Jiro Dreams of Software
I recently went to see Jiro Dreams of Sushi. I love sushi, Japan, and movies so it was a great combination. I really enjoyed the film and if you like any of these things I recommend you go see it if you can. However, it is as a Software Developer that I really connected with the movie and its subject, Jiro Ono.
Jiro Ono is an 85 year-old sushi chef, who runs a small restaurant in Tokyo. He is considered by many to be the world's greatest sushi chef. Jiro is a craftsman. At night he dreams of ways to improve the sushi that he serves in his restaurant. His obsession with perfection extends to his apprentices, who must train for years just to learn how to make rice. Jiro only works with a select few vendors who supply his fish and rice. We meet them and quickly see that they are equally dedicated to delivering only the very best product.
You must dedicate your life to mastering this skill. This is the key to success.Jiro Ono
Much has been made of the perceived lack of quality and professionalism within the field of Software Development. Jiro's attitude to his craft is very different to how most Software Developers view their work. Every field has its poor performers, but the software industry appears to harbour a lot of mediocre programmers. Imagine if we applied the same rigorous standards as Jiro to Software Development. I'm guessing there would be a lot fewer of us (although to be fair, there must be plenty of bad sushi chefs). However, the industry shows little interest in pursuing this approach, so it's up to the individual to make it happen.
The Manifesto for Software Craftsmanship promotes an alternative view of the Software Developer, one that emphasizes craft, continuous improvement, and professional accountability. Practice is a key aspect of Software Craftsmanship. There is convincing evidence to show that deliberate and continuous practice leads to significant and permanent gains in ability, whether that be playing the piano, taking penalty kicks, mixing cocktails, or writing code. It probably applies to anything you want to do. If you practice writing code every day, even for a short time, your ability to write code quickly and accurately will improve.
The method of putting aside time every day to practice the fundamentals of programming over and over again is referred to as a Code Kata. The key point of a Code Kata is that continuous and repetitive practice every day will make you a better programmer. All it takes is thirty minutes a day. After a few short weeks you will notice an improvement in your ability to write code, from a better understanding of keyboard shortcuts to making more effective use of your chosen editor. Incredible as it may seem, many people have trouble finding even thirty minutes a day to practice whatever it is they wish to improve at.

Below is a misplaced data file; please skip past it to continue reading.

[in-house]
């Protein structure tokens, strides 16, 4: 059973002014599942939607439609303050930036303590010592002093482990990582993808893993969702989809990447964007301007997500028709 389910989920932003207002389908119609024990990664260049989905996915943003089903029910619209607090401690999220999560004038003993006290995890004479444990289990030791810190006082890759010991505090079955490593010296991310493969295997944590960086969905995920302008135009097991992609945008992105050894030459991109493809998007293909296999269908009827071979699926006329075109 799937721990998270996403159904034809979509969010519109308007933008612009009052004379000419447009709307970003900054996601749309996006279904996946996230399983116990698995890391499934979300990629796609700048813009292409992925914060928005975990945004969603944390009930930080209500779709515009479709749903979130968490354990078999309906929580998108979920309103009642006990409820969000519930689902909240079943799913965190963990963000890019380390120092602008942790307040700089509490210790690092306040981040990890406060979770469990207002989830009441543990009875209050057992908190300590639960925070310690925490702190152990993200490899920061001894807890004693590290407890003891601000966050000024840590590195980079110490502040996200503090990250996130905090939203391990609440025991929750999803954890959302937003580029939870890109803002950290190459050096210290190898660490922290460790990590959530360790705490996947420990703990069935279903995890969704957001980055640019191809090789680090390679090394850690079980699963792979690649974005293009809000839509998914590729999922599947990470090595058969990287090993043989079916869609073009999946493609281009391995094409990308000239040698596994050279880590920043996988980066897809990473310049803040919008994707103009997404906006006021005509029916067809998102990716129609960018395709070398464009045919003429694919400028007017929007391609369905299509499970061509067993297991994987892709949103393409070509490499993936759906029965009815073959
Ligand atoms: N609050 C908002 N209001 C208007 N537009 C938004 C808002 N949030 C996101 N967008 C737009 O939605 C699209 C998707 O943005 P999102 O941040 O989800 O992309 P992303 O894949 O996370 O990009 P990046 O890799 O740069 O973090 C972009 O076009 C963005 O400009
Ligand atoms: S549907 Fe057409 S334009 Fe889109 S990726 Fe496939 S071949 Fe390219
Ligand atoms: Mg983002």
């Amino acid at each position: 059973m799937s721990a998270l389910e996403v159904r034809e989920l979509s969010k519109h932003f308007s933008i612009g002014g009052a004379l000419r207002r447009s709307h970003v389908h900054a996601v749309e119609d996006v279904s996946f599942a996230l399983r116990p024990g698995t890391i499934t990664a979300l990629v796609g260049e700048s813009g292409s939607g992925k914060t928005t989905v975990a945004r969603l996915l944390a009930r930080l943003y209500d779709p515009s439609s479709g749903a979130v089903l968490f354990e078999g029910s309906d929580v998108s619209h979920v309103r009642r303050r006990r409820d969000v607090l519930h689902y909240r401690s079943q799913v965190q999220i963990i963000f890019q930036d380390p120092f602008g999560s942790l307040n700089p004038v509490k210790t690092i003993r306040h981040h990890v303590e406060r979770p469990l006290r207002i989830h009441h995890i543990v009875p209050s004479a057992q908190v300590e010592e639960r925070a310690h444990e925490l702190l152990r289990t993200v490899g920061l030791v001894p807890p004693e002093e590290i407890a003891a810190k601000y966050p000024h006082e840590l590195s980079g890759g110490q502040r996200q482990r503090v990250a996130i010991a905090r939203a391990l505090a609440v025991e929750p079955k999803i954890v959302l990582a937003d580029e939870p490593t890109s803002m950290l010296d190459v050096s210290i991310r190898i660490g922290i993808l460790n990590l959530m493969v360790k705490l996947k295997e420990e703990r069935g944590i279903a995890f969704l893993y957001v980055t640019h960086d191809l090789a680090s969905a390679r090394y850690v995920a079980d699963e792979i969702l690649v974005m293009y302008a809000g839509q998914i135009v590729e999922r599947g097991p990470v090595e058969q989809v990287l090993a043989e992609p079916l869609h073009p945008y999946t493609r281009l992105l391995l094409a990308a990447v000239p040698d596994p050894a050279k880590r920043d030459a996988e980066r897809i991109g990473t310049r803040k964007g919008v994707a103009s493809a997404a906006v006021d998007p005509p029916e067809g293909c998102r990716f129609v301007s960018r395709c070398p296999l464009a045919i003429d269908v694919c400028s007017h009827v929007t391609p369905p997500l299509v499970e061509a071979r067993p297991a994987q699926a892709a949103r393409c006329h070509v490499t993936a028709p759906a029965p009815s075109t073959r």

As Software Developers what can we learn from Jiro? Jiro Ono is passionate about his chosen craft and is continuously seeking new ways to improve on it (even when he is sleeping). He has dedicated his entire life to perfecting the preparation and presentation of sushi, but is still striving to improve.
Even at my age in work, I still haven't reached perfection.Jiro Ono
If you aspire to be a better Software Developer, then you are likely passionate enough to put in the effort required to improve. You certainly won’t have any trouble finding thirty minutes a day to practice. The feedback you get from continuous practice will spur you on to get even better. However, if you lack the passion to improve, then you might want to consider a different profession. Perhaps you have yet to find your passion in life.
Jiro has sacrificed much for his craft, perhaps too much, as the movie suggests. The point is not to be the very best, just better each day. If you commit to being a better developer than you were yesterday, then you will inevitably contribute to creating better software and inspire others to follow your example.
 See Chapter 2 “The 10,000-Hour Rule” in Outliers by Malcolm Gladwell.
Originally published July 13, 2012blog comments powered by Disqus